UCL Queen Square Institute of Neurology


Selina Wray

What colleagues said about Selina: Inspirational career journey and working endlessly to irradicate inequalities. 

Overview of current position and main responsibilities

I am Professor of Molecular Neuroscience in the Department of Neurodegenerative Disease.  I lead a group using stem cell models to improve our understanding of Alzheimer’s Disease and Frontotemporal Dementia.  My main responsibilities are running the lab – working with the students, technicians and post docs in the group to help with progress their projects, through to lab management and organisation.  Additionally, I contribute to the teaching of several MSc courses at the Institute and also work closely with one of our main funders, Alzheimer’s Research UK, to help with their fundraising and awareness raising activities.

What was you career path to this position and subject area?

I studied biochemistry as an undergraduate which is where I first became interested in Alzheimer’s Disease.  After graduation, I moved to the Institute of Psychiatry at Kings College London to do my PhD in Diane Hanger’s group.  In 2008 John Hardy moved back to the UK after 20+ years in the US to set up his group at the IoN – this coincided with the end of my PhD and I thought it would be a fantastic opportunity to work with a world leader in Alzheimer’s research.  I moved here in 2009 as a poastdoc, and never really left!  I set up a new technique here which then went on to form the basis of my own research group.  I have been supported by two fellowships from Alzheimer’s Research UK, and was promoted to Professor in 2020.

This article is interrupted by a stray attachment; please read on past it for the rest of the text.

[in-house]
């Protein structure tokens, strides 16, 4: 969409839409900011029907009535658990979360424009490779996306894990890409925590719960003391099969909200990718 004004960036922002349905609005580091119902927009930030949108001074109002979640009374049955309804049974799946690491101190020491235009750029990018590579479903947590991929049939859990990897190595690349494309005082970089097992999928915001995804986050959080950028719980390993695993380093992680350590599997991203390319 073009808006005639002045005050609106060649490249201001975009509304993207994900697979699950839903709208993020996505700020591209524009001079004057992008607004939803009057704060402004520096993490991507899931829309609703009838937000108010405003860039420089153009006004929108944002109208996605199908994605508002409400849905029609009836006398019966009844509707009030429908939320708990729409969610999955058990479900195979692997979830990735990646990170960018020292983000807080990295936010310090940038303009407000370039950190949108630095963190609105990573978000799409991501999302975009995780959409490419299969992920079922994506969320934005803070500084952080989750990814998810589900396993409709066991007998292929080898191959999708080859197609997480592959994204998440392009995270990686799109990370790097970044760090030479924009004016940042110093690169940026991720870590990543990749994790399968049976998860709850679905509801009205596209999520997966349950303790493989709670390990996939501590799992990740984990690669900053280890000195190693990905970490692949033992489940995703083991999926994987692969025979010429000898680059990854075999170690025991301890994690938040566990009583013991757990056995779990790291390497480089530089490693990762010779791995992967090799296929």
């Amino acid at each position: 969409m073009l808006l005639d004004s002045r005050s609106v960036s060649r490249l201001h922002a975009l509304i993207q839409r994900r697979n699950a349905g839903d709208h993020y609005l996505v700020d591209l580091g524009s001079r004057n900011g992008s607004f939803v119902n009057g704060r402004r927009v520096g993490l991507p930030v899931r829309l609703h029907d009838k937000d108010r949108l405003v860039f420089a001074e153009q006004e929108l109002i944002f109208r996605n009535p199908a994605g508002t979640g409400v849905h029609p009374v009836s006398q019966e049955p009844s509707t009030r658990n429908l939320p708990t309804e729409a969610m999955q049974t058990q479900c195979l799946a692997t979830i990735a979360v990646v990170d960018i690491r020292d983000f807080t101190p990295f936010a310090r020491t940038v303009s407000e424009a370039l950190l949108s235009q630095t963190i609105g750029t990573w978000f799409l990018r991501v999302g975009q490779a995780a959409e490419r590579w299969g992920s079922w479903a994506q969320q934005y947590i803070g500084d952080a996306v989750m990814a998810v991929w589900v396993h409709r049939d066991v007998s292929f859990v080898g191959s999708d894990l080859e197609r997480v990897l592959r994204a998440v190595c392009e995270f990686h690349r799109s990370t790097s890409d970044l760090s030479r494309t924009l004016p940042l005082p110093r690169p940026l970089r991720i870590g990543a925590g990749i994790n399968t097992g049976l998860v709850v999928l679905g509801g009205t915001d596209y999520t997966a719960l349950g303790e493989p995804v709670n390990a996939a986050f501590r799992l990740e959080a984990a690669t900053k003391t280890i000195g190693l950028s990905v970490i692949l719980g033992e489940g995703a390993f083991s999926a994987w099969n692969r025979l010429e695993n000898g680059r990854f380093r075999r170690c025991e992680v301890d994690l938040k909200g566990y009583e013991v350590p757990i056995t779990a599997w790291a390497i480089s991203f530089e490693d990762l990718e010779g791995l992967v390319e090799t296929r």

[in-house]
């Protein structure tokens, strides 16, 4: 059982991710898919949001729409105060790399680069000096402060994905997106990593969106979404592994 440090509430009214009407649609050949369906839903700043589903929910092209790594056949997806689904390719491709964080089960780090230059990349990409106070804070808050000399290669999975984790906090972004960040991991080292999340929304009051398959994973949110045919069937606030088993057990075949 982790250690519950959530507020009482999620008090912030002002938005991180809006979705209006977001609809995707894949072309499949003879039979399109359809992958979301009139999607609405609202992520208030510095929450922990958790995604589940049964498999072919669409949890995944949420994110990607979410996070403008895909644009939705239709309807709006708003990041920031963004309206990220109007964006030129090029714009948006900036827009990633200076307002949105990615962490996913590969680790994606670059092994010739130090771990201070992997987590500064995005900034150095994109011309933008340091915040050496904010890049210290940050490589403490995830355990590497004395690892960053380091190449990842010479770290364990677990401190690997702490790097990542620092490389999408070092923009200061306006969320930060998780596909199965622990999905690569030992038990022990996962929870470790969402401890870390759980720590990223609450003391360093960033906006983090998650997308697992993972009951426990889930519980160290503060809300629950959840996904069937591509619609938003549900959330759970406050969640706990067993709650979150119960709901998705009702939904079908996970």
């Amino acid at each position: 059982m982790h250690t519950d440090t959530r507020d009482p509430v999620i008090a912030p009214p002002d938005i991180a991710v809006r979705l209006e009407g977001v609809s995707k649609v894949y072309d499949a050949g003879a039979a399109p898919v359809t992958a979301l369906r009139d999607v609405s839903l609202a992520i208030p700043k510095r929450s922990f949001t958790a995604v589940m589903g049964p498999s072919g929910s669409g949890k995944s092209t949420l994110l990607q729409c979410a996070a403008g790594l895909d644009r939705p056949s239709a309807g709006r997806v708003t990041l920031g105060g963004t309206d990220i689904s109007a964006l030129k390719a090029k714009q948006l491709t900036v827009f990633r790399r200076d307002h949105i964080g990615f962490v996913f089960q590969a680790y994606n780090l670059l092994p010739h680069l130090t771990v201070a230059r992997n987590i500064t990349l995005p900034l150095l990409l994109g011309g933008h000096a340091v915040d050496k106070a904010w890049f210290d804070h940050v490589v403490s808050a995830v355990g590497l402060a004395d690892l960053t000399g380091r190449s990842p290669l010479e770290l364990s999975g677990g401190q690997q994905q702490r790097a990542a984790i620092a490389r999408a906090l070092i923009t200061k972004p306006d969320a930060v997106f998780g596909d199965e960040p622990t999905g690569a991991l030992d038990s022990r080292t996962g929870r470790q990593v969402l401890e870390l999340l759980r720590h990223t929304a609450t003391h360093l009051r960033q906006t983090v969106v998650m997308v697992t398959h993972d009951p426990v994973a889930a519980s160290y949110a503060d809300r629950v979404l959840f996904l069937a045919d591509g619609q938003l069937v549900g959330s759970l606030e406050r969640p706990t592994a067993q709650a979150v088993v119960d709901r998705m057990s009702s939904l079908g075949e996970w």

Do you feel you have a good work/life balance? Why?

Overall, yes.  I really appreciate the ability to work flexibly in academia, which means I can fit in my life around work.  Sometimes there will be busy periods with deadlines etc that require weekend or evening work, but equally if I need to start later/finish earlier on a particular day I can usually do that without problem.  I have my own hobbies and interests outside work and these are non-negotiable to me for my well-being, so I’m self disciplined and organise my time so I can always fit them in!  It hasn’t always been this way, for a long time I was primary carer for my dad and spent every weekend travelling back to Yorkshire to look after him, but even then I always managed to find time to take a break and do something I enjoy!

Who has inspired your career?

So many people – I’ve been lucky enough to work alongside amazing scientists at all levels who have inspired me with their dedication and drive to pushing science forward.  As well as other scientists I’ve met many research participants through the support groups at IoN and have always found those interactions really inspiring, that people will selflessly fundraise, lobby, and directly participate in research to enable our work is really humbling.

What advice would you give to your younger self?

To try and stay focussed on the bigger picture – sometimes its hard to not let the small stuff get to you – grant rejections, paper rejections etc – but although they might seem huge in that moment, its good to be able to put it in context of the bigger picture where its impact is probably minimal.  Sometimes I still need other people to help me with this!  Which would be my second piece of advice, seek out and establish a good support network as early as possible, having people who will celebrate your achievement and commiserate when things don’t go to plan really helps!

What is the best thing about working at IoN?

The people – on a professional level, I really like working in an environment where clinical and pre-clinical research co exist: it seeds ideas that are truly focussed on translation and keeps the mission of the IoN – to help patients – at the forefront of everything we do.  And on a personal level, I’ve met some of my really close friends through working here!